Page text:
Thailand will impose an entry fee on foreign holidaymakers from June as the tourism-reliant nation presses ahead with the long-delayed levy following a better-than-expected recovery in tourist arrivals.
Travelers flying into Thailand will need to pay 300 baht (US$8.75) for each trip; those entering the Southeast Asian nation through its land borders and sea ports will be levied 150 baht (US$4.37) each, Tourism Minister Phiphat Ratchakitprakarn told reporters after the cabinet approved the charges Tuesday.
The fees will come into effect in June, Ratchakitprakarn said, and will see the government collect about 3.9 billion baht in fees this year alone.
Part of that will be used to provide health and accidental insurance cover for the tourists during their stay in the country, Phiphat said.
The entry fee, widely criticized by local tourism industry, comes as the nation famed for its Buddhist temples, beaches and national parks is witnessing a rush in tourist arrivals that’s gained momentum with the abolition of pandemic-era curbs and China’s move to end it Zero-Covid policy.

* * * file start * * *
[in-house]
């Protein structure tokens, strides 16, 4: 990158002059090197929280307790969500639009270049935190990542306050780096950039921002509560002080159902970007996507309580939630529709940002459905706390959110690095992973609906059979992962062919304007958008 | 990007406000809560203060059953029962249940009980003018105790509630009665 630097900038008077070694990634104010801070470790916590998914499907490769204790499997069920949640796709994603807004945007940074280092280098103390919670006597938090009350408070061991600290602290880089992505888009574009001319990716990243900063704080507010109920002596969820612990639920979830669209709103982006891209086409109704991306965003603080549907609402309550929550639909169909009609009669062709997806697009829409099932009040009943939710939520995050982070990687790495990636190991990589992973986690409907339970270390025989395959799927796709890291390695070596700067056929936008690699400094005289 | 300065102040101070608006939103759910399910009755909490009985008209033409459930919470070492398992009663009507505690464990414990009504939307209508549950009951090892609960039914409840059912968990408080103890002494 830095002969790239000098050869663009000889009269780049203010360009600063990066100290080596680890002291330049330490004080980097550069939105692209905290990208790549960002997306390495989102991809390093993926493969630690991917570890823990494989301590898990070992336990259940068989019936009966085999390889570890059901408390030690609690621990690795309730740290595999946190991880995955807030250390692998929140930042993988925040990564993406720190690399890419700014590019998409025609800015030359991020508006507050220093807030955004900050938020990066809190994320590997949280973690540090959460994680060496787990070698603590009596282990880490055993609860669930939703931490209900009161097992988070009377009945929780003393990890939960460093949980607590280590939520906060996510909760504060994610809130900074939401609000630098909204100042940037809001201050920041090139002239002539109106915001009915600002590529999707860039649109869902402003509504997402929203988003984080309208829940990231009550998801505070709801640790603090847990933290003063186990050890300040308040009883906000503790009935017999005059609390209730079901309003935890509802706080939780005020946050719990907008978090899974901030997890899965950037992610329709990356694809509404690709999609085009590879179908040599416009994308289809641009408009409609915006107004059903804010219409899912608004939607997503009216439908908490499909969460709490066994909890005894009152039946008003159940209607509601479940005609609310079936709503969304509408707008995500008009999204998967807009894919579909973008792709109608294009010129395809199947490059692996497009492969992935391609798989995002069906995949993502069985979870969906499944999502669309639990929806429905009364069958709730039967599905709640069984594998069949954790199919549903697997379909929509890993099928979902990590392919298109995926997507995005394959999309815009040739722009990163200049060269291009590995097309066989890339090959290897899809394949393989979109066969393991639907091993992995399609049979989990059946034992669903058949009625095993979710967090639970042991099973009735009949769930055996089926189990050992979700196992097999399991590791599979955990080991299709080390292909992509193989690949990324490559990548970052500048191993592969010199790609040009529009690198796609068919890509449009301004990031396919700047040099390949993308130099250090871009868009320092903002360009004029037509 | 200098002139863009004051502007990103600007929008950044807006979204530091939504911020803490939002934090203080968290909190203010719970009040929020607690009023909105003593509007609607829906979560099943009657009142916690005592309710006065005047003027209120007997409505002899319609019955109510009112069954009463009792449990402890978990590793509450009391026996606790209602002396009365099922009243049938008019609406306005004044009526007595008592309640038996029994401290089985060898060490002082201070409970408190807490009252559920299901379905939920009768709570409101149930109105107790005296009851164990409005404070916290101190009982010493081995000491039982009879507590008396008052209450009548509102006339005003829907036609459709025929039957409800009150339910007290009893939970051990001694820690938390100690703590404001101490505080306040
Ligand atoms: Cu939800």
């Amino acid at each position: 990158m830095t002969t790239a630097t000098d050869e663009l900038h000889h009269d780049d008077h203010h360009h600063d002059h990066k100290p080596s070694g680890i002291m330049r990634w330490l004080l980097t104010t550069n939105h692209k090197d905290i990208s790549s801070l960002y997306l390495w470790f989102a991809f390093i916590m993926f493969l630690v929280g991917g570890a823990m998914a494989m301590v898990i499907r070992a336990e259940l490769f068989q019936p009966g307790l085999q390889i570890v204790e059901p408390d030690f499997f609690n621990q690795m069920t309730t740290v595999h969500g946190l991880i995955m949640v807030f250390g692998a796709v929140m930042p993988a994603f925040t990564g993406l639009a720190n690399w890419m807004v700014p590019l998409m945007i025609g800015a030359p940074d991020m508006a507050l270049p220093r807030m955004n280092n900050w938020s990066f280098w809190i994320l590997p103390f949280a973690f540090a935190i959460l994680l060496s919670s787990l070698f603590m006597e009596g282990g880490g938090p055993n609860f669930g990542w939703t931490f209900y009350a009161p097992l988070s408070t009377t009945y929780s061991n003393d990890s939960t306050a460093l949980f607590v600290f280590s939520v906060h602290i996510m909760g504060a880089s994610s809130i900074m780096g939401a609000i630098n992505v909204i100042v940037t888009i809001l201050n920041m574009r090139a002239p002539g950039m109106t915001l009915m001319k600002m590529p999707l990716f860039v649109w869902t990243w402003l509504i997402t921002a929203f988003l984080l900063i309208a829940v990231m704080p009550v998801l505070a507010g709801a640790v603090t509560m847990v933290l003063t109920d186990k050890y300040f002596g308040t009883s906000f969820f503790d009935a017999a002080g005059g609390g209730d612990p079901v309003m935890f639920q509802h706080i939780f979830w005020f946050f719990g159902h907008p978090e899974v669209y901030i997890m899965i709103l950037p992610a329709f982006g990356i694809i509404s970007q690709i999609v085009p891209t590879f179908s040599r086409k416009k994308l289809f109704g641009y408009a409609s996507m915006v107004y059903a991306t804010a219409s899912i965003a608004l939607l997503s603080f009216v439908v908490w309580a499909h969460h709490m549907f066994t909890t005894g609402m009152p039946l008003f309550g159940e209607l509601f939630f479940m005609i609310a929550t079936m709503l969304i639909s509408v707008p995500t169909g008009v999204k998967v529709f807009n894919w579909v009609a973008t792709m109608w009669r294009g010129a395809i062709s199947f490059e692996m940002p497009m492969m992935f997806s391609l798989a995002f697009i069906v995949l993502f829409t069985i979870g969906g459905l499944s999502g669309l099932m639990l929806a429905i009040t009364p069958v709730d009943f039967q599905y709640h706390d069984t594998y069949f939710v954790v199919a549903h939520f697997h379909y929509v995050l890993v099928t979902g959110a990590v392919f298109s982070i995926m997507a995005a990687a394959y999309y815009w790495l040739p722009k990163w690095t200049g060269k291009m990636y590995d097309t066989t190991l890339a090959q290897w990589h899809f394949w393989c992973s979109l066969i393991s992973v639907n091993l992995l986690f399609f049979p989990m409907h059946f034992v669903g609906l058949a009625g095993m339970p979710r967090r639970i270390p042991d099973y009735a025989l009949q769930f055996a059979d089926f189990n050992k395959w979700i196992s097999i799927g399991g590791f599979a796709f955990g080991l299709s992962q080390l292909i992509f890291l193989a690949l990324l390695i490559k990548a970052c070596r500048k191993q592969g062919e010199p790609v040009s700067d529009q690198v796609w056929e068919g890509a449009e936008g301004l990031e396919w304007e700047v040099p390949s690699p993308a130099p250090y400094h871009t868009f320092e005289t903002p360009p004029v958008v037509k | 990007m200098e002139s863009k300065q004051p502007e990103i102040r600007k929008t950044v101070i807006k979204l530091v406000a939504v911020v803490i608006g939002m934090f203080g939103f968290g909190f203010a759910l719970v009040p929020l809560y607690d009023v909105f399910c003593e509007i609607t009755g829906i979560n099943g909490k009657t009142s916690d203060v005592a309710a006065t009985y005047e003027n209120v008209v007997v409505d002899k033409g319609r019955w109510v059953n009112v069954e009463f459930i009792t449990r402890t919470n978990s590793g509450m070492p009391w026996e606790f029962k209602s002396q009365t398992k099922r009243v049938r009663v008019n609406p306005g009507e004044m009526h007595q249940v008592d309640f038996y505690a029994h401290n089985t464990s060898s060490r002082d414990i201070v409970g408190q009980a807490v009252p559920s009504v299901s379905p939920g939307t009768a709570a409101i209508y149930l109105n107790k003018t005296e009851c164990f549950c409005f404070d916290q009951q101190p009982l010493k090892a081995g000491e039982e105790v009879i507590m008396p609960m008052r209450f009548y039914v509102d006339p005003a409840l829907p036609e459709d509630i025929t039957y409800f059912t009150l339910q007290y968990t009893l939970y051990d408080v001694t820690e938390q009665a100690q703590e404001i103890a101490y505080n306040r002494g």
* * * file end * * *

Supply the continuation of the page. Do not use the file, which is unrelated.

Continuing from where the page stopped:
Foreign tourist arrivals may reach as high as 30 million this year, almost tripling from 11.2 million last year, according to some estimates.
Thailand has long mooted an entry fee for foreign travelers but its implementation was delayed by the pandemic.
A part of the fee will help fund the development of local tourist attractions, Phiphat said. The levy will be added to air ticket prices, while the method of collections from entry by land has yet to be determined, the government said last year.
Wuthichai Luangamornlert, managing director of Siam Park City, operator of an amusement park in Bangkok, welcomed the move but added that “the collection of the fees and strict control of its use must be ensured to avoid any problems that may arise in the future.”